Address Dedicated to the Last Days of Advent

Life Is an Awaiting of Christmas, Says John Paul II

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VATICAN CITY, DEC. 18, 2002 (Zenit.org).- Here is a translation of John Paul II’s address at today’s general audience, dedicated to spiritual preparation for Christmas. The address was in Italian.

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1. In this season of Advent, we are guided by the invitation of the prophet Isaiah: “Say to those whose hearts are frightened: Be strong, fear not! Here is your God … he comes to save you” (Isaiah 35:4). This becomes even more urgent as Christmas approaches, enriching us with the exhortation to prepare our heart to receive the Messiah. He who is awaited by the people will certainly come, and his salvation will be for all men.

On Christmas Eve we will again recall his birth in Bethlehem, in a certain sense, we will relive the emotions of the shepherds, their joy and wonder. With Mary and Joseph, we will contemplate the glory of the Word made flesh for our redemption. We will pray that all men welcome the new life that the Son of God has brought to the world by assuming our human nature.

2. The liturgy of Advent, permeated with constant allusions to the joyful expectation of the Messiah, helps us to understand fully the value and meaning of the mystery of Christmas. It is not just about commemorating the historical event, which occurred some 2,000 years ago in a little village of Judea. Instead, it is necessary to understand that the whole of our life must be an “advent,” a vigilant awaiting of the final coming of Christ. To predispose our mind to welcome the Lord who, as we say in the Creed, one day will come to judge the living and the dead, we must learn to recognize him as present in the events of daily life. Therefore, Advent is, so to speak, an intense training that directs us decisively toward him who already came, who will come, and who comes continuously.

3. With these sentiments the Church prepares itself to contemplate ecstatically within a week the mystery of the Incarnation. The Gospel recounts the conception and birth of Jesus, and refers to the many providential circumstances that preceded and surrounded such a wonderful event: the Angel’s announcement to Mary, the birth of the Baptist, the choir of angels in Bethlehem, the coming of the Magi of the East, St. Joseph’s visions. These are all signs and evidence that underline the divinity of this Child. Emmanuel, God with us, is born in Bethlehem.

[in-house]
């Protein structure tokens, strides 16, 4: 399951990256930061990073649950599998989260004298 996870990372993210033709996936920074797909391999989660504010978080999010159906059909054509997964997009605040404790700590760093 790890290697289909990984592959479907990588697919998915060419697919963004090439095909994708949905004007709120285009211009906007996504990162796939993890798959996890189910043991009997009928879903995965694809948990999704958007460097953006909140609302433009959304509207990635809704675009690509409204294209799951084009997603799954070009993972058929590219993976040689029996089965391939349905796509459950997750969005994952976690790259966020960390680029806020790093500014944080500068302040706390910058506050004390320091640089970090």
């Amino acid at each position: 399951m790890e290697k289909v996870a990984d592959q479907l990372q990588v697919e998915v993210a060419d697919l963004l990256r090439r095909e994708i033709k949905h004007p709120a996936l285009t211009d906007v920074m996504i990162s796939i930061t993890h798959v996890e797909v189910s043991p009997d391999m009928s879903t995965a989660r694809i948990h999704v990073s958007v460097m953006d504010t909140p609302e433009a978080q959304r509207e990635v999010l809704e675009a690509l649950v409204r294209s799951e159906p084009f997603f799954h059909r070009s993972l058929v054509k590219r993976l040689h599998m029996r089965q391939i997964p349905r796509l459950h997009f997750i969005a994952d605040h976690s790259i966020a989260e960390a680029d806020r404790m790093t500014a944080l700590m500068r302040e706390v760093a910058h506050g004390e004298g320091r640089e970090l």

In the liturgy of these days the Church offers us three singular “guides,” who indicate to us the attitudes to assume in going out to meet this divine “guest” of humanity.

4. First of all Isaiah, the prophet of consolation and hope. He proclaims a true and proper Gospel for the people of Israel enslaved in Babylon, and exhorts them to remain vigilant in prayer, to recognize “the signs” of the coming of the Messiah.

Then there is John the Baptist, the Messiah’s precursor, who appears as a “voice crying in the desert,” preaching “a baptism of conversion for the forgiveness of sins” (see Mark 1:4). It is the only condition to recognize the Messiah already present in the world.

And finally, Mary, who, in this novena of preparation for Christmas, guides us toward Bethlehem. Mary is the woman of the “yes” who, contrary to Eve, makes the plan of God her own, without reservations. Thus she becomes a clear light for our steps and the highest model for our inspiration.

Dear Brothers and Sisters, let us be accompanied by the Virgin toward the Lord who comes, remaining “vigilant in prayer and exulting in praise.”

I wish everyone a good preparation for the coming Christmas celebrations.

[Translation by ZENIT]

[At the end of the audience, the Holy Father gave the following summary in English:]

Dear Brothers and Sisters,

In this season of Advent we are guided by the invitation of the prophet Isaiah: “Say to those who are fearful of heart, ‘Be strong, do not fear! Here is your God. He will come and save you'” (Isaiah 35, 4). These words invite us to prepare our hearts to welcome the Messiah. On Christmas night, with Mary and Joseph, we too contemplate the glory of the Word made flesh for our redemption. And we must pray that all people welcome the new life brought by the Son of God.

The liturgy of Advent presents us with three “guides” — Isaiah, John the Baptist, and Mary — who show us how we should welcome Emmanuel, God with us. Isaiah exhorts us to be vigilant in prayer, John the Baptist calls us to conversion and repentance, and Mary teaches us to embrace the will of God. Let us join our hearts to theirs as we eagerly await the coming of the Lord.

I extend a warm welcome to the English-speaking pilgrims present today, including the groups from Denmark and the United States. I wish you a fruitful preparation for Christmas, and upon all of you and your families I invoke the grace and peace of our Lord Jesus Christ. Happy Christmas!

[Original English text distributed by Vatican Press Office]

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